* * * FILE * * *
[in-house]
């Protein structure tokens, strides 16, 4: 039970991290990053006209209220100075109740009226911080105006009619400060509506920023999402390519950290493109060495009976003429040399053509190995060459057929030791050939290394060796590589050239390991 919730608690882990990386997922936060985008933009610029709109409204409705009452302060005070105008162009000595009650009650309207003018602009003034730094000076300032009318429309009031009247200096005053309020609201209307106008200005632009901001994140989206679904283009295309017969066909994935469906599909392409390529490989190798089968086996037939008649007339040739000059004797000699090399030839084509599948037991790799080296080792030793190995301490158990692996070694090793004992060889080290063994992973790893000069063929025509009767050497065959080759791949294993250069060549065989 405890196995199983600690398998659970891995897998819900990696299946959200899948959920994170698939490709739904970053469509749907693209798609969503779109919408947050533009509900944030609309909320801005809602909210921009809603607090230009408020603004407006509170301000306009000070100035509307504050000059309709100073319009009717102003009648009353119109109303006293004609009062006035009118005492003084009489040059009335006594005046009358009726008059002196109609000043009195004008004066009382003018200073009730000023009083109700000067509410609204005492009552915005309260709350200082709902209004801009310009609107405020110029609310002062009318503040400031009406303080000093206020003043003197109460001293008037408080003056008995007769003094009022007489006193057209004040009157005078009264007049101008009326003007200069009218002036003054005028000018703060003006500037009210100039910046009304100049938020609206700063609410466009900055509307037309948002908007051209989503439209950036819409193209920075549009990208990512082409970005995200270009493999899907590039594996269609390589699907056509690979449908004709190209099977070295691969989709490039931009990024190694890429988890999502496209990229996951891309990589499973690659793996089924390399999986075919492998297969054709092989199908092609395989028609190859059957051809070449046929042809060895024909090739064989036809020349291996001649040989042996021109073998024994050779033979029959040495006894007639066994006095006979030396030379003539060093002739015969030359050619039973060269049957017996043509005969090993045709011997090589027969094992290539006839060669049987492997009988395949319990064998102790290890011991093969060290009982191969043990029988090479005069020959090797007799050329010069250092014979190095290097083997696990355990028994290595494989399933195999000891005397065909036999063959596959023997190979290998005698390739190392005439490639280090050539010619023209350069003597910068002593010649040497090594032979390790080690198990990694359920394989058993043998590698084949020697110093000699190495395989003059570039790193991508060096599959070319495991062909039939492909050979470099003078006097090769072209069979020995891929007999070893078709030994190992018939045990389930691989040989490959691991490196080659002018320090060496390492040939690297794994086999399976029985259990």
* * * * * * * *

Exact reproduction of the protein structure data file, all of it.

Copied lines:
[in-house]
């Protein structure tokens, strides 16, 4: 039970991290990053006209209220100075109740009226911080105006009619400060509506920023999402390519950290493109060495009976003429040399053509190995060459057929030791050939290394060796590589050239390991 919730608690882990990386997922936060985008933009610029709109409204409705009452302060005070105008162009000595009650009650309207003018602009003034730094000076300032009318429309009031009247200096005053309020609201209307106008200005632009901001994140989206679904283009295309017969066909994935469906599909392409390529490989190798089968086996037939008649007339040739000059004797000699090399030839084509599948037991790799080296080792030793190995301490158990692996070694090793004992060889080290063994992973790893000069063929025509009767050497065959080759791949294993250069060549065989 405890196995199983600690398998659970891995897998819900990696299946959200899948959920994170698939490709739904970053469509749907693209798609969503779109919408947050533009509900944030609309909320801005809602909210921009809603607090230009408020603004407006509170301000306009000070100035509307504050000059309709100073319009009717102003009648009353119109109303006293004609009062006035009118005492003084009489040059009335006594005046009358009726008059002196109609000043009195004008004066009382003018200073009730000023009083109700000067509410609204005492009552915005309260709350200082709902209004801009310009609107405020110029609310002062009318503040400031009406303080000093206020003043003197109460001293008037408080003056008995007769003094009022007489006193057209004040009157005078009264007049101008009326003007200069009218002036003054005028000018703060003006500037009210100039910046009304100049938020609206700063609410466009900055509307037309948002908007051209989503439209950036819409193209920075549009990208990512082409970005995200270009493999899907590039594996269609390589699907056509690979449908004709190209099977070295691969989709490039931009990024190694890429988890999502496209990229996951891309990589499973690659793996089924390399999986075919492998297969054709092989199908092609395989028609190859059957051809070449046929042809060895024909090739064989036809020349291996001649040989042996021109073998024994050779033979029959040495006894007639066994006095006979030396030379003539060093002739015969030359050619039973060269049957017996043509005969090993045709011997090589027969094992290539006839060669049987492997009988395949319990064998102790290890011991093969060290009982191969043990029988090479005069020959090797007799050329010069250092014979190095290097083997696990355990028994290595494989399933195999000891005397065909036999063959596959023997190979290998005698390739190392005439490639280090050539010619023209350069003597910068002593010649040497090594032979390790080690198990990694359920394989058993043998590698084949020697110093000699190495395989003059570039790193991508060096599959070319495991062909039939492909050979470099003078006097090769072209069979020995891929007999070893078709030994190992018939045990389930691989040989490959691991490196080659002018320090060496390492040939690297794994086999399976029985259990």